Excited responses to calming proposals

TRAFFIC TALK

March 05, 2002|By Jody K. Vilschick | Jody K. Vilschick,SPECIAL TO THE SUN

WHAT A contentious bunch of readers you are: Traffic calming is even more controversial than teen drivers and gas-guzzling, climate-changing sport utility vehicles!

Since last week's column was written about speeding in the Montgomery Meadows neighborhood and its strategy to slow drivers, the neighborhood's homeowners association publicized proposed traffic calming efforts and sought residents' comments. Although the response generally was positive, several residents expressed concern or suggested alternatives such as speed bumps to the proposed traffic chokers and mini-roundabouts.

One response - sent anonymously - was typical of the negative comments. "I think the wind blows excessively hard in this neighborhood. Can I build a mountain to block it? Sometimes it rains hard in this area. Can I install a sky dome? While I am not opposed to people driving at the posted speed limit or to the enforcement of these speeds ... these traffic-calming devices are ugly, diminish property values and create additional traffic hazards. There is no proof that they reduce accidents. I am sure a study can be constructed to show that they actually contribute to traffic accidents, interfere with snow removal and cause many other problems."

But studies show that traffic-calming measures work. George Abdow, representing the Gray Rock Farm neighborhood in Ellicott City, describes the traffic calming installed in his neighborhood as a "success story" and applauds the efforts of Howard County Public Works Traffic Engineer Bill Malone, who helped make it happen.

Abdow notes that before-and-after traffic studies in two locations along Gray Rock Drive indicate the success of the traffic-calming measures. "The results are unequivocal; traffic speeds are down significantly, and particularly remarkable are the decreases in the number of vehicles exceeding 35 mph," he says.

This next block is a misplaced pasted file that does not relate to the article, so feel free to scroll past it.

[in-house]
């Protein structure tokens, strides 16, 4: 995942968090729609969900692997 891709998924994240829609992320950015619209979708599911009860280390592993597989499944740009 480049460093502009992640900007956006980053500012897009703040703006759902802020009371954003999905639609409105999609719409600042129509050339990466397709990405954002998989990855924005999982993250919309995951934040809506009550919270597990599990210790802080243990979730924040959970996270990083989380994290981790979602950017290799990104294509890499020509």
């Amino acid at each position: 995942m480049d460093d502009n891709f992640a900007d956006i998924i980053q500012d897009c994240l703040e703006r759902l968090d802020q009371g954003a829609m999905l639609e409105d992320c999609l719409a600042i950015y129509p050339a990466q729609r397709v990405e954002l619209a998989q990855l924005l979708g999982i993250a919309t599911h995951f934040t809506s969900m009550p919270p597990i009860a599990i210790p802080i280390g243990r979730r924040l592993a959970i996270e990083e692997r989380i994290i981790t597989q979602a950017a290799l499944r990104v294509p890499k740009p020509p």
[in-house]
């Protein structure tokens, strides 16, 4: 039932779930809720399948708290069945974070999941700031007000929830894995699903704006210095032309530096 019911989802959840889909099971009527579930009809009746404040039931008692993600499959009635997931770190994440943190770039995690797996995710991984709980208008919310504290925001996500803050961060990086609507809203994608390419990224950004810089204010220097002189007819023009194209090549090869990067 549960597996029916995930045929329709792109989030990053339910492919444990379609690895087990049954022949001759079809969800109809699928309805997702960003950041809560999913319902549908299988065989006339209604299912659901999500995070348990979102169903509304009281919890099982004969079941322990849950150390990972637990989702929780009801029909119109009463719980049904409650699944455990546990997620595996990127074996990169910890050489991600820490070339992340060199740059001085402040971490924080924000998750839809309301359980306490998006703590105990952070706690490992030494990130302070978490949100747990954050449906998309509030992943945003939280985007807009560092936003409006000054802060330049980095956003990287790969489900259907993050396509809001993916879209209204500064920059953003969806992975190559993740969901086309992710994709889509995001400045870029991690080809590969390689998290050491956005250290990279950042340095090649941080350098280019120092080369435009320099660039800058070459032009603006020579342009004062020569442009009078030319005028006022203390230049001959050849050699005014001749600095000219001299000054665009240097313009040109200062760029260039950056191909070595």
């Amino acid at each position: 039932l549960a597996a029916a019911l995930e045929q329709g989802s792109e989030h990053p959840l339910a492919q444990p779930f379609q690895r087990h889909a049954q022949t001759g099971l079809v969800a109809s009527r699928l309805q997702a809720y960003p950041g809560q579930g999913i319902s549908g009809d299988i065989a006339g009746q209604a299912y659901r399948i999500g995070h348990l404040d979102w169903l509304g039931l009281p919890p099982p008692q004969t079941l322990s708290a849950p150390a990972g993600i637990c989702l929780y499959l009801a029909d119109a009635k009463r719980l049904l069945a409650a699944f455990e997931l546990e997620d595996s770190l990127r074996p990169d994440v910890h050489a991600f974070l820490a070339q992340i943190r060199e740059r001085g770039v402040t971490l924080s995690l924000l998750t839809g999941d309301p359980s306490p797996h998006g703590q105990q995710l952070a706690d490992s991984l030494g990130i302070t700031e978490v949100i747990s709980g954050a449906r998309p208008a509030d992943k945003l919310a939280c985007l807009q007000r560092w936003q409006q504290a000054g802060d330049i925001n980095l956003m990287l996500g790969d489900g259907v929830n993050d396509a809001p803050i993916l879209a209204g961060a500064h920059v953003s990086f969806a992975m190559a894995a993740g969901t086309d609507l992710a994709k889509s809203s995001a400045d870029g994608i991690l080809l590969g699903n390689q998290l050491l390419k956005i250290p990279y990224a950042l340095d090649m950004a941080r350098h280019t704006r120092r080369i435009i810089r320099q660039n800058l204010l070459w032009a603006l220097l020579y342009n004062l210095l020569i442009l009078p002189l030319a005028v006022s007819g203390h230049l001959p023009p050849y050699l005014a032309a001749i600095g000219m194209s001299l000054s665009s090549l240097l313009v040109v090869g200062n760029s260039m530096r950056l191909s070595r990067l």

Abdow says that data from the studies show that at one location on Gray Rock Drive, south of Blue River Court, speeds decreased by between 6.8 mph and 7.8 mph to about 26 mph. In addition, the volume decreased as well - from 2,554 vehicles daily, of which almost 900 exceeded the posted 25-mph speed limit by at least 10 mph, to 2,104 vehicles, with just 31 going 35 mph or faster. "Once again, I am emphatic when I say this is an unequivocal success," he says.

The benefits go beyond reduced speeds and volume, Abdow says. "Although anecdotal, residents have noticed decreased speeds and noise as they walk, bike and jog along sidewalks and residential streets," he says. "Although we will never be able to statistically conclude that we have avoided a calculable number of injuries or fatalities, common sense leads me to conclude that our residents and particularly my children now live in a safer neighborhood."

However, he notes that traffic calming is a contentious issue. "There will always be those who are unwilling to be inconvenienced by slowing down for the sake of community safety," he says.

While Abdow acknowledges that everyone is entitled to use his neighborhood's streets to get to Frederick Road or Columbia Road or to travel to the adjacent Columbia community of Dorsey's Search, he is adamant that "the residents of Gray Rock Farm are also entitled to quiet enjoyment of our neighborhood and the basic right to have safe streets where adults can walk along sidewalks or jog on neighborhood roads and where children can cross those streets without fear that speeding vehicles traveling the most expeditious routes will put an abrupt end to their lives."

The last word on the subject for now comes from Jim Johnson of Ellicott City, who hates those speed bumps and calls for increased police monitoring. "I have found speed bumps to be a miserable answer to the problem. I have read that traffic-calming bumps are not legal in Baltimore County due to concern about damage to emergency vehicles. The bumps can certainly slow the response of emergency vehicles to 911 calls. In my view, the correct answer is speed monitoring and ticket writing by the police. Over the years, I believe this has worked well to generate additional county income and slow some drivers. It shouldn't be too hard for a police officer to generate enough income writing speeding tickets to pay his/her salary, benefits and the patrol car expenses," he says.

Amen to avoiding those annoying speed bumps, but the county only has so many police resources. I'd rather see those resources devoted to preventing violent crime. Perhaps some speed cameras might do the trick instead.

What's your driving dilemma? Contact Jody K. Vilschick at elison @us.net. Technophobes can mail letters to Traffic Talk, The Sun in Howard County, 5570 Sterrett Place, Suite 300, Columbia 21044, or send them via fax, 410-715-2816.

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